In the footsteps of the people of Minos

Published on August 23, 2017

This summer, we meet some of UCL’s human sciences PhD students.

Ophélie Mouthuy, a PhD student in archaeology, is in Crete working on two excavation sites: at Sissi with the Belgian School of Athens and at Anavlochos with the French School of Athens. She spoke to us from Crete about her thesis, for which she is studying one of the largest collections of Knossos Palace Linear B tablets.


A Linear B tablet.

Tell us about your thesis.

My research focuses on the end of the Cretan Bronze Age, which was the pivotal period that followed the destruction of the Minoan palaces and that preceded Cretan Iron Age society. During this period, between 1450 and 1350 BC, the public administration, based in the Knossos Palace, changed its writing system. Instead of Linear A, an undeciphered script that doubtlessly reflected the Cretan language, accountants started using Linear B, a syllabic script that reflected a relatively primitive form of Greek called Mycenaean.

This change has been interpreted as evidence of Mycenaean occupation of Crete from the continent. Mycenaeans would have established a new hierarchical political system. To maintain control over their territories, they would have created a bureaucracy capable of tracking from its base in the palace revenue and imported and exported goods, using a writing system, Linear B, invented in theory by the continental Mycenaean chancellery.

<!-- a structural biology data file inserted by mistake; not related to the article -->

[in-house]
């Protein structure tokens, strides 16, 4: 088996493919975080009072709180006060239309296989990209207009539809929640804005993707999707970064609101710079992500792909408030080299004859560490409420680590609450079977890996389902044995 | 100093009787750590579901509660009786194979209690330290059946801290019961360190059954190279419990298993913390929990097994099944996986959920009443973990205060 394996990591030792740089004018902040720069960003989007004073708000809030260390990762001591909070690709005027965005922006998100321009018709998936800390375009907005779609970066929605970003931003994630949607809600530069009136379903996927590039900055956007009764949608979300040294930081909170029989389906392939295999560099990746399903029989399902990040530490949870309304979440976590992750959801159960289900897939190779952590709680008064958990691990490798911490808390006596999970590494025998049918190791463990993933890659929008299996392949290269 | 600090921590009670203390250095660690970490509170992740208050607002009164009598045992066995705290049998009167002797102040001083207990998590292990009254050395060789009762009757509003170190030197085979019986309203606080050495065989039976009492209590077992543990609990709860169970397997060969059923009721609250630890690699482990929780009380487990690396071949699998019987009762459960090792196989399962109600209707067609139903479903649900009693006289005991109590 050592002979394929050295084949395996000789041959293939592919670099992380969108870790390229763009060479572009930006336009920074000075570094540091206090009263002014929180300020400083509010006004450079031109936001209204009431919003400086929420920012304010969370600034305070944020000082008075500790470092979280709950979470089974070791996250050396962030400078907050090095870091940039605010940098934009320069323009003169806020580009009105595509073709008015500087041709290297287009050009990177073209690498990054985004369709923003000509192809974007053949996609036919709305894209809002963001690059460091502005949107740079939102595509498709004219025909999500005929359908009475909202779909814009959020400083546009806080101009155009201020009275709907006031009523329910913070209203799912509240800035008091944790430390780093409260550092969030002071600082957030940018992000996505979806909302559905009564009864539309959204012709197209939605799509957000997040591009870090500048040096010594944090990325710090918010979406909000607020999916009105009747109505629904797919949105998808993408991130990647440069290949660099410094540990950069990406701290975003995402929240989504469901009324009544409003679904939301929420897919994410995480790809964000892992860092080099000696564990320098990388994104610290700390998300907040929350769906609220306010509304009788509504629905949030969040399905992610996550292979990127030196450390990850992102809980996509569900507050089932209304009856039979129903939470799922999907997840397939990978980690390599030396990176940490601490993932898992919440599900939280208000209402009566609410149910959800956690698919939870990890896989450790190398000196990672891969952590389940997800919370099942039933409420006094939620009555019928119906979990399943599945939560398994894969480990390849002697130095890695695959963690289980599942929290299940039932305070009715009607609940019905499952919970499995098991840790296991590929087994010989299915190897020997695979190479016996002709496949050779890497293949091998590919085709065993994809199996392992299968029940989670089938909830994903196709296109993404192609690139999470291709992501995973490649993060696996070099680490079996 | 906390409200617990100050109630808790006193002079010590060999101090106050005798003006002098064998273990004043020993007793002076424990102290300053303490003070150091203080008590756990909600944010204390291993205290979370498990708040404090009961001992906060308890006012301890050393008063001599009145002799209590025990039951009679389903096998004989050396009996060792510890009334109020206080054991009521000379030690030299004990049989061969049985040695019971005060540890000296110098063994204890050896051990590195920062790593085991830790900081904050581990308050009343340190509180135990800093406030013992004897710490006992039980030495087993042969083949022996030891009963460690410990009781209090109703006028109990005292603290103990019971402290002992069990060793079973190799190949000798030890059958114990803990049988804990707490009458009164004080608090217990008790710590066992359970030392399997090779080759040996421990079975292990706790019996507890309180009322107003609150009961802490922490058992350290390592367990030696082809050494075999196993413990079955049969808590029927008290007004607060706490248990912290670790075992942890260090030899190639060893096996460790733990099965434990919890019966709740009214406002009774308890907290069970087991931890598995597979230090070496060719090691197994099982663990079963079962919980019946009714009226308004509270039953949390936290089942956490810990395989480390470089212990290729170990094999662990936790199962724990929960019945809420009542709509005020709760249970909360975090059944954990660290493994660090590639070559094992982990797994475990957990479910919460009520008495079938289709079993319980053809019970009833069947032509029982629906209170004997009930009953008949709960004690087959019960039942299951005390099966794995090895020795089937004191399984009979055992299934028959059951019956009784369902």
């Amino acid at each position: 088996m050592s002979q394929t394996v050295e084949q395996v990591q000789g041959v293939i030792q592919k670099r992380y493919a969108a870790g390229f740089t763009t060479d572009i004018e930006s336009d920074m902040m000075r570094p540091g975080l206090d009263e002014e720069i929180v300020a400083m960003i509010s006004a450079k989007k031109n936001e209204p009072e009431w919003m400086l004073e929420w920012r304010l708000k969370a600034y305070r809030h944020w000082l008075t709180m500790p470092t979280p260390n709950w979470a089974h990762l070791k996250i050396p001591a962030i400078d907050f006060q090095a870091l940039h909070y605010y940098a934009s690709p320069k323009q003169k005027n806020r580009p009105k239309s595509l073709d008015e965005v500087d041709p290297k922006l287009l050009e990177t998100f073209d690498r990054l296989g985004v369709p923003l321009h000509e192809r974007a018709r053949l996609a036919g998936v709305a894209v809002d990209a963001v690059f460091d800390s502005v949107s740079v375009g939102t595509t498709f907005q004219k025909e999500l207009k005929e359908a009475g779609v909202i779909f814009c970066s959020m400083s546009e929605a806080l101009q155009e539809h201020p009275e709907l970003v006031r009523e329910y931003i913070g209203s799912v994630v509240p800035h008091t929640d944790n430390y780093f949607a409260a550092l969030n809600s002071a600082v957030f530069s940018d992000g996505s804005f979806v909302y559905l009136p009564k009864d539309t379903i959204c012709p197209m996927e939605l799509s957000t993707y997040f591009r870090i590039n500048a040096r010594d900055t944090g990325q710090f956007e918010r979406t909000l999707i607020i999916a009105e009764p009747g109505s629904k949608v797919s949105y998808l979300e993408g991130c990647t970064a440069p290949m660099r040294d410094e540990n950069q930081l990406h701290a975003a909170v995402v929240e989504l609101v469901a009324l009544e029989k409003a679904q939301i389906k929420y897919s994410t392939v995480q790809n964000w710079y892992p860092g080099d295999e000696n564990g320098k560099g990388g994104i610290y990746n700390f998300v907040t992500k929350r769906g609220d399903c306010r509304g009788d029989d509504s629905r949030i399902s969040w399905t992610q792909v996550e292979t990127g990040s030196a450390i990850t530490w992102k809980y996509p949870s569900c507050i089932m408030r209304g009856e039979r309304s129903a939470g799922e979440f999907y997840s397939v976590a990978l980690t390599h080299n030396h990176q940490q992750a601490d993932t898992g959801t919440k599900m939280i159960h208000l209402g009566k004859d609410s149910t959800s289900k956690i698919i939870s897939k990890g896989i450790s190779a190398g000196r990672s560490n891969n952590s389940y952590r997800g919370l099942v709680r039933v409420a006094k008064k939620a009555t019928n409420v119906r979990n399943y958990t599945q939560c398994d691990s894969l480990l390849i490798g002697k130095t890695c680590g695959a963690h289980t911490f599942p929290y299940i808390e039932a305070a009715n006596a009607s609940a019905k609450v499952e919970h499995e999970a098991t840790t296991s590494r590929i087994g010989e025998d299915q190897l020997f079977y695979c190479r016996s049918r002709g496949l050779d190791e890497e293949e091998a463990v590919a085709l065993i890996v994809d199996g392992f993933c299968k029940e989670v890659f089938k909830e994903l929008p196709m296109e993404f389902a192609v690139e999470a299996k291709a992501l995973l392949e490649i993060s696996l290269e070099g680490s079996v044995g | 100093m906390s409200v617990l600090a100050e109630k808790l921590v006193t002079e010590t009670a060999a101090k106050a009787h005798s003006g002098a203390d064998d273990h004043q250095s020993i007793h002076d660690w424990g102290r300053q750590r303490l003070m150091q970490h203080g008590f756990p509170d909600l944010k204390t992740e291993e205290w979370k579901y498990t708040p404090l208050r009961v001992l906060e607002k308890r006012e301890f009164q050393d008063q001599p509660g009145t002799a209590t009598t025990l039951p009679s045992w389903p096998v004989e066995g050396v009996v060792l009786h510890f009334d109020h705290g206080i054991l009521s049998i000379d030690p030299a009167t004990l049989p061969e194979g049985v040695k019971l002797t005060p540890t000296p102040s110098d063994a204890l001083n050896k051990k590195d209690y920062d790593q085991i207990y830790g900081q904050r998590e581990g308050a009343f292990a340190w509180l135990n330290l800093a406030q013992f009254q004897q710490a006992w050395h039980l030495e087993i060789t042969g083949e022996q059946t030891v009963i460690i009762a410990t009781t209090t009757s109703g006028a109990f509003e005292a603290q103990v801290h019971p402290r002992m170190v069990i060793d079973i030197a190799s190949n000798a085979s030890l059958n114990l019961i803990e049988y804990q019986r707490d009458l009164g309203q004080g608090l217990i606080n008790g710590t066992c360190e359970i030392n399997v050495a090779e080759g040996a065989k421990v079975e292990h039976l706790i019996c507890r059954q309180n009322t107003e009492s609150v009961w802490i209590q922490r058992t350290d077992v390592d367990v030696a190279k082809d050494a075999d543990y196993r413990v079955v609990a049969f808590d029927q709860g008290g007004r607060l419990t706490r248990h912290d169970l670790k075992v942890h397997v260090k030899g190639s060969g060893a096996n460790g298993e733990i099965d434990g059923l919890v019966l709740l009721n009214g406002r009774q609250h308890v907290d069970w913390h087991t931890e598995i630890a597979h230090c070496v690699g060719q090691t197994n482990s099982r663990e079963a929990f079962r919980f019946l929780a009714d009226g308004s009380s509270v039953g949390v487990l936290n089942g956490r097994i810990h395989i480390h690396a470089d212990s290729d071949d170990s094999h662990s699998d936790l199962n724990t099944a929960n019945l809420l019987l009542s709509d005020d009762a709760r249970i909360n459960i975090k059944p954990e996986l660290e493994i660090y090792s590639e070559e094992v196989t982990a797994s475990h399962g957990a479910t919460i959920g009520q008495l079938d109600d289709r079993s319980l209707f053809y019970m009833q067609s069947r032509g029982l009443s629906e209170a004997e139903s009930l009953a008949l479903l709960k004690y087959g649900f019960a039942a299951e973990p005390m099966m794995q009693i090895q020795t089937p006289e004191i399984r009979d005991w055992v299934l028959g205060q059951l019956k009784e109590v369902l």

This is where the tablets come in…

The only evidence we have of Linear B is written in clay, mainly tablets. Palace scribes would have systematically recorded accounting transactions on unfired clay tablets, before reporting the final balance sheet, at the end of every administrative cycle, on finer but more perishable materials. So the clay tablets were intended to be destroyed at the end of each administrative cycle. They were preserved by getting fired when the palaces burnt down.

What do the tablets tell us?

The tablets are a crucial, albeit incomplete, primary source for understanding the implementation and functioning of Cretan palatial administration.

Studying the tablets allows us to document many aspects of Cretan society that have been poorly or not at all illuminated by archaeological sources: religious life, names of gods and organisation of worship, political geography and territory administered by the palace, social and political structure, the palace’s role in the economy, etc.

Dating the tablets is crucial to determining the period of history they record. Establishing their chronology would help improve our understanding of the development of the Cretan administrative system during its 200-year existence.

Tablet data will be just as fundamental to the widely debated understanding of the architectural phases of the buildings and frescoes, and the evolution of funeral practices or rituals.

Their chronology isn’t established?

The tablets’ exact chronology is problematic. In the 1990s, a multidisciplinary study of a palace tablet storeroom (the Room of Char tablets) led to the hypothesis that the palace suffered damage on multiple occasions between 1400 and 1200 BC. Damage affected different parts of the palace, which would have buried different tablet storerooms. In other words, one could conceive of the existence of a succession of storerooms in different areas of the palace, with tablets cooked by fires in the wake of palace destruction and to which corresponded distinct periods of Linear B administration. While the hypothesis of the diachronic aspect of the Knossos tablets is widely recognised and accepted, the chronology of the palace storerooms remains unestablished.